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Koreans worry about safety after toxic factory leak

After a series of malfunctions, slow response time to accidents, and allegations of corruption, many South Koreans are anxious about industrial accidents, in part because of the lack of trust in public officials.

By Contributor / November 27, 2012

Yeonggwang Nuclear Power Plant reactor #5 is seen in Yeonggwang, South Jeolla province, south of Seoul, Nov. 5.

Ryu Hyeong-geun/Newsis/Reuters

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Gumi, South Korea

On Sept. 27, a dark cloud of gas came over Kim Sun-mi’s village in the industrial southwest of South Korea. She knew by the acrid smell that something had gone wrong at the nearby cluster of factories.

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She and her neighbors were evacuated, but they returned a day later after being told by the local government that the area was safe.

They went on with life for a few days, which meant preparing for Chuseok (Oct. 1), the equivalent of America's Thanksgiving holiday and South Korea's biggest holiday. Family members from across the country gathered at her place.

“No one bothered to tell us anything [more] about it,” says Ms. Kim, adding that, she didn’t see or hear anything on TV or the radio that indicated there was anything to worry about.
 

It was only four days later, after her kids happened upon an article on an Internet news portal that the explosion at the nearby Hube Global factory had caused the discharge of eight tons of hydrofluoric acid, an extremely dangerous substance that, if inhaled, can stay in the human body for up to 20 years and has been reported to cause a range of serious health problems, some of which don’t show up for years.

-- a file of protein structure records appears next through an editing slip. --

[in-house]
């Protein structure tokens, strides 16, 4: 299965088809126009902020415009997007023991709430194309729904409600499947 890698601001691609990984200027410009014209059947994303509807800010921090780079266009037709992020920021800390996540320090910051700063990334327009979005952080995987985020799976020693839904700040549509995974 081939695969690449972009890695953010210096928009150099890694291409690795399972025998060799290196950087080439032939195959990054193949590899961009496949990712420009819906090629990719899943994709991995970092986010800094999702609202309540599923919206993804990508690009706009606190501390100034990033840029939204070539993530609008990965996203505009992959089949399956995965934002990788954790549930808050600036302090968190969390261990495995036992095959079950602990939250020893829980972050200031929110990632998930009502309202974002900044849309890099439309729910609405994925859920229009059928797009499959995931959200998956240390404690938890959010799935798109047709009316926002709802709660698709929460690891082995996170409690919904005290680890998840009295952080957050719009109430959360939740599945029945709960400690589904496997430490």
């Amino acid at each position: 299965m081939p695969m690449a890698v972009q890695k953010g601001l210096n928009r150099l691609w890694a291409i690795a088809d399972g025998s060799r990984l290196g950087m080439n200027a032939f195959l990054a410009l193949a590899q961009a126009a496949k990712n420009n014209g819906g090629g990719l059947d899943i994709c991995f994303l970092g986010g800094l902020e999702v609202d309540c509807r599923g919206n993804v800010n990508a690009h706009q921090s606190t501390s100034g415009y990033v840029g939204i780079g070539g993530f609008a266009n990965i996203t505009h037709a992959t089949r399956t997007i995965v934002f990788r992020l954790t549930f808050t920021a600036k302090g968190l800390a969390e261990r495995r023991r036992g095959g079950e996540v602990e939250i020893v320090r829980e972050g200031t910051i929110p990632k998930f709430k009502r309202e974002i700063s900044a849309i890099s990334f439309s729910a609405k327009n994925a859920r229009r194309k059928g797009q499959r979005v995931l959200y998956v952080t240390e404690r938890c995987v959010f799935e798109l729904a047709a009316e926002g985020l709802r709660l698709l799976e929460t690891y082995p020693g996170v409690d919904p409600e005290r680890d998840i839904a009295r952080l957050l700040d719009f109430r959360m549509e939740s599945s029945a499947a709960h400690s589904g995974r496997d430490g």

Kim and her neighbors had no idea that the dangerous gas was still lingering in the area and that they had been exposed all that time. The residents doubt anything more would have been done by the government if they hadn’t immediately pressed to be evacuated, despite the fact that Korean companies are supposed to have emergency plans and work in close conjunction with the local government in situations like these.

“Since hydrofluoric gas is classified as toxic material, companies handling such materials are obliged to have accident contingency plans prepared in advance. In the Hube Global case this obligation was not well kept,” says Kim Jeong-soo, deputy director of the nonprofit Citizens' Institute for Environmental Studies.

Slow response

Eleven days after the accident, residents were evacuated. The following day, the national government declared the area an official disaster zone. And more than a month and a half later, an investigation is ongoing, and the 300-some residents who were evacuated are still living in community centers.

The slow government response comes at a time when South Koreans are seriously questioning the safety and the reliability of those entrusted to maintain industrial safety standards. After a series of malfunctions and allegations of corruption, public trust is at a low when it comes to the country’s nuclear power plants. Many are anxious about industrial accidents, in part because of the lack of trust in public officials.

Five workers died in the explosion at the Hube Global Factory and 3,000 people sought medical treatment for symptoms associated with the toxic spill, according to the Gumi government and the Korean Federation for Environmental Movement.

The explosion was caused by a leak in a gas tank. A government investigation found that some 122 hectares of crops were ruined, to the tune of 9.27 billion won ($8.5 million), and nearby factories lost some 17.7 billion won ($15.9 million). 

“The government says we can come here, but we can’t eat the fruit. They say the gas is on the crops, but it isn’t in the air, in the earth, or the water. It’s very illogical,” says Hong Jin-pyo, a local farmer who was evacuated to a community center indefinitely along with Kim and her family.

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